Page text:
>>-mandatoryfield--+----------------+------------------><
          '-optionalfield-'

If an optional field appears above the main path, it means that it is the default option.

          .-defaultfield-.
>>-mandatoryfield--+---------------+-------------------><
          '-optionalfield-'

If two or more mandatory choices are available, one of the mandatory choices will appear in the main path, and the rest will appear in a stack. You must choose one of these options.

>>-mandatoryfield--+-mandatorychoice1-+---------------><
          '-mandatorychoice2-'

An arrow returning to the left, above the main line, indicates an option can be repeated. In this example, repeated options are separated by one or more blanks.

           .-----------------.
           V                   |
>>-mandatoryfield----repeatablefield-+----------------><

If the repeat arrow contains a comma, you must separate repeated items with a comma.

           .-,---------------.
           V                 |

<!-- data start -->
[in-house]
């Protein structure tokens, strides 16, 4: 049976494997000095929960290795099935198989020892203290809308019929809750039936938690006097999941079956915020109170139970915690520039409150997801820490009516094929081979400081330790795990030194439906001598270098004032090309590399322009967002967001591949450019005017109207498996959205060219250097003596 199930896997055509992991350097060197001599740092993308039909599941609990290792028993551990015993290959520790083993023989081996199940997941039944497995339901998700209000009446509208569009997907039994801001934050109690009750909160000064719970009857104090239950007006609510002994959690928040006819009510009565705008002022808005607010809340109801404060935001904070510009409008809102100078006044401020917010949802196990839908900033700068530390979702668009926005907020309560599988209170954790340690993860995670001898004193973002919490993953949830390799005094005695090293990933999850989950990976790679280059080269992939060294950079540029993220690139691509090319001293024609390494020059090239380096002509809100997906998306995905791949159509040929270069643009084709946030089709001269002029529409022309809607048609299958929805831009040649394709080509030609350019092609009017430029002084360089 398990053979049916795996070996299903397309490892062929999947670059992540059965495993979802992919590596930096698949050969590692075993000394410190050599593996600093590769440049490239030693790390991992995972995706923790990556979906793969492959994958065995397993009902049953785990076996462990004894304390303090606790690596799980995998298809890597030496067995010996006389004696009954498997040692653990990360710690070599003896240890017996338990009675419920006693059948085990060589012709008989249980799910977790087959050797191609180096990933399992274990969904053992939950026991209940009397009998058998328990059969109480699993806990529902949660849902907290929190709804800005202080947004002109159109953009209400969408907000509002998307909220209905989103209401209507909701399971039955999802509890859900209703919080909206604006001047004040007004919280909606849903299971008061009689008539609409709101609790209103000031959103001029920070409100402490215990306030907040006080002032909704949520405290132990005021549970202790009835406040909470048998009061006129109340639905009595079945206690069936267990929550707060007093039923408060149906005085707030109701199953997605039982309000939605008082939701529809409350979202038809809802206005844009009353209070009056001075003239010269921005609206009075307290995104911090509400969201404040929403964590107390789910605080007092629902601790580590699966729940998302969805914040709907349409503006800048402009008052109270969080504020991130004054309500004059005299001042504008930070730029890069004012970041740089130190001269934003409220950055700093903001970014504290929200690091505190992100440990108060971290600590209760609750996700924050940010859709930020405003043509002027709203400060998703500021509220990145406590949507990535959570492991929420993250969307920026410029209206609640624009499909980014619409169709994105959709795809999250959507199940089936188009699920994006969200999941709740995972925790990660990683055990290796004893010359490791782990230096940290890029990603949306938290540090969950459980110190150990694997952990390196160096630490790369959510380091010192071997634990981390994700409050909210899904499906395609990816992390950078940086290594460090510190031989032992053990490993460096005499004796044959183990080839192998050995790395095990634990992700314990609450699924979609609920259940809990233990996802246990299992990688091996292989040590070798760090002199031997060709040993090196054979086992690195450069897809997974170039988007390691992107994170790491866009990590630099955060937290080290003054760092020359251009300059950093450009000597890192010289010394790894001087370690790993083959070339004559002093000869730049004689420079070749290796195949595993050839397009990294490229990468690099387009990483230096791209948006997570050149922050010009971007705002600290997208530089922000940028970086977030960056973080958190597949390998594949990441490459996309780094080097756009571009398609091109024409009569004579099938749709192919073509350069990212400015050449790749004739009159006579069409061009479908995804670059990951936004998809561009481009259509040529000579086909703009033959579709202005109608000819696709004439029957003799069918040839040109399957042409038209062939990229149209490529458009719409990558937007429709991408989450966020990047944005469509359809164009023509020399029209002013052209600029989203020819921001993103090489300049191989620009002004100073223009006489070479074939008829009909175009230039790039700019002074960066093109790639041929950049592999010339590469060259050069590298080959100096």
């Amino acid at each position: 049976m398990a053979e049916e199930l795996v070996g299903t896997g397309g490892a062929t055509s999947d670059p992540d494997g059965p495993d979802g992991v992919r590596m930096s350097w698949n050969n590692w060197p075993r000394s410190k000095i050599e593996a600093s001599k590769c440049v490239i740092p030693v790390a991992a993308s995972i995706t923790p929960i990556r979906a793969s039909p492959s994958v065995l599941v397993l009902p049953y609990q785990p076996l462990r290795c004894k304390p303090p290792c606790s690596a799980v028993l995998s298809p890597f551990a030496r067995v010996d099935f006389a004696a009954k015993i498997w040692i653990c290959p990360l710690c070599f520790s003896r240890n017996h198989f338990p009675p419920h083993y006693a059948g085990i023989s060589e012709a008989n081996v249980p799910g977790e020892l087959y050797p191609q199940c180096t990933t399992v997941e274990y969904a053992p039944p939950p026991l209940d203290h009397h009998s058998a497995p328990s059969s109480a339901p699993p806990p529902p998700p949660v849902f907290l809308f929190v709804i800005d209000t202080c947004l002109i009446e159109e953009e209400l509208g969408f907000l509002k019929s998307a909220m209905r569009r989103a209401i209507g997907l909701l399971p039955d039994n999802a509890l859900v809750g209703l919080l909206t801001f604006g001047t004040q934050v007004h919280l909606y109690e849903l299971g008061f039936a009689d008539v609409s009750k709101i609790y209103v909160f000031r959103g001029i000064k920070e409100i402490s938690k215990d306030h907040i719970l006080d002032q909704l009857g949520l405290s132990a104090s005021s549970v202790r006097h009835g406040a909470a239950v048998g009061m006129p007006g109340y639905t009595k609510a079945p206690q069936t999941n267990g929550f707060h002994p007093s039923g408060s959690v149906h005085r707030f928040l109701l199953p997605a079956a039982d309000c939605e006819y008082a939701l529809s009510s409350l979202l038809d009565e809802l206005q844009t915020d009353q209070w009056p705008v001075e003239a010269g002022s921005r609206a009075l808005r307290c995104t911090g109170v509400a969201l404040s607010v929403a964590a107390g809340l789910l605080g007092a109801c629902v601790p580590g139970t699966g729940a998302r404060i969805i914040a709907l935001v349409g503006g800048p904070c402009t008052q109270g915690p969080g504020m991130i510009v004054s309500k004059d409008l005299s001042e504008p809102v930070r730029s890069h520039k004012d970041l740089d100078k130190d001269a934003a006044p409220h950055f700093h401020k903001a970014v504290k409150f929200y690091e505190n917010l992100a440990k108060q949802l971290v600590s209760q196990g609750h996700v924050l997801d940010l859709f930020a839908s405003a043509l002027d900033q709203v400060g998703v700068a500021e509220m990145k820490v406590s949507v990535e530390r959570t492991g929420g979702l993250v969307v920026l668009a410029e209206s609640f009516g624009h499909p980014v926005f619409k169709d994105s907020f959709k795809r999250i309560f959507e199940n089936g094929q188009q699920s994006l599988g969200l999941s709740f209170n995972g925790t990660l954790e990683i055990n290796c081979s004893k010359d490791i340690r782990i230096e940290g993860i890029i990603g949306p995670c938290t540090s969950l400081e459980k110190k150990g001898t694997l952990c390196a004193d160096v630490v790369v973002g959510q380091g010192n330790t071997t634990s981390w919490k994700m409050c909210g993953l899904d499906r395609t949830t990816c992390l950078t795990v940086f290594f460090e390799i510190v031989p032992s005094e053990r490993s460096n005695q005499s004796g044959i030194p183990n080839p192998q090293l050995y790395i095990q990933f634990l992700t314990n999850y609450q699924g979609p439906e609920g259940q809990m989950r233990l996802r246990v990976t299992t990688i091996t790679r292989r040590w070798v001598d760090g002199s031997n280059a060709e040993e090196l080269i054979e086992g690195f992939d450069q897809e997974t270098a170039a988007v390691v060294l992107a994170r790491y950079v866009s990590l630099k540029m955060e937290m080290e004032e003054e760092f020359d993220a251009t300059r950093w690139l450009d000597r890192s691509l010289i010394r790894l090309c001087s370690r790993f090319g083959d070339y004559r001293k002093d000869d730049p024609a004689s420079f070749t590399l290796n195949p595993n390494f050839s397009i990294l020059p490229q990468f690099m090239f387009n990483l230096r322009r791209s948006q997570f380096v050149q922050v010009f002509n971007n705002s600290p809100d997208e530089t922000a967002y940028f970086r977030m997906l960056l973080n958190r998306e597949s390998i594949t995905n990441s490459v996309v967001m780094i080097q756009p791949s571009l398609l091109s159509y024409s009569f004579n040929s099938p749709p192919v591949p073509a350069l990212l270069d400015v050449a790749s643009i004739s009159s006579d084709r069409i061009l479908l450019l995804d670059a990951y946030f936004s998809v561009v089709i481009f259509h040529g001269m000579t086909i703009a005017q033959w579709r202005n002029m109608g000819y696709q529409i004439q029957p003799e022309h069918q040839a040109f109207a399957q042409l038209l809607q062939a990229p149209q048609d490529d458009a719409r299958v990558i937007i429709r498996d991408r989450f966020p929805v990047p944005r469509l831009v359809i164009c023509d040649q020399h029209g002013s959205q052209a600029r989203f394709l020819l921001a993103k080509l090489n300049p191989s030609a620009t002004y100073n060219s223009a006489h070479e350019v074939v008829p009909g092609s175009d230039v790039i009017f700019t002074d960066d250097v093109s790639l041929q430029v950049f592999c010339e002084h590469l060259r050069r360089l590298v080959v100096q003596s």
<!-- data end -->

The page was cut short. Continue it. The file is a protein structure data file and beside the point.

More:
>>-mandatoryfield----repeatablefield-+----------------><

You should now feel comfortable reading syntax diagrams in the DB2 documentation. Browse through the DB2 online documentation and review some examples there.

1.12 Case Study

John recently graduated from Pennsylvania State University, where he learned DB2 as part of the IBM Academic Initiative program, a program that provides DB2 and other IBM software for free to teach database skills.

While at school, he worked with a DB2 Enterprise Server Edition installed on a System p machine at the university computer lab. He was given SYSADM authority, and was able to see connections from many different clients to all created databases using the list applications command. John wanted to develop a Java application using the JDBC Type 4 driver, so he downloaded and installed on his laptop the 90-Day Try-and-Buy version of DB2 Personal Edition. With this edition, he was able to build, test, and run his application and connect to the database created on his laptop. Since the client and data server were both on his laptop, he was dealing with a local client connection.

John wanted to test whether his application would work as a remote client, so he used the client software that comes with DB2 Personal Edition to test his application against the database he had created earlier on the university's System p machine. This also worked, and John was feel-ing like a DB2 guru.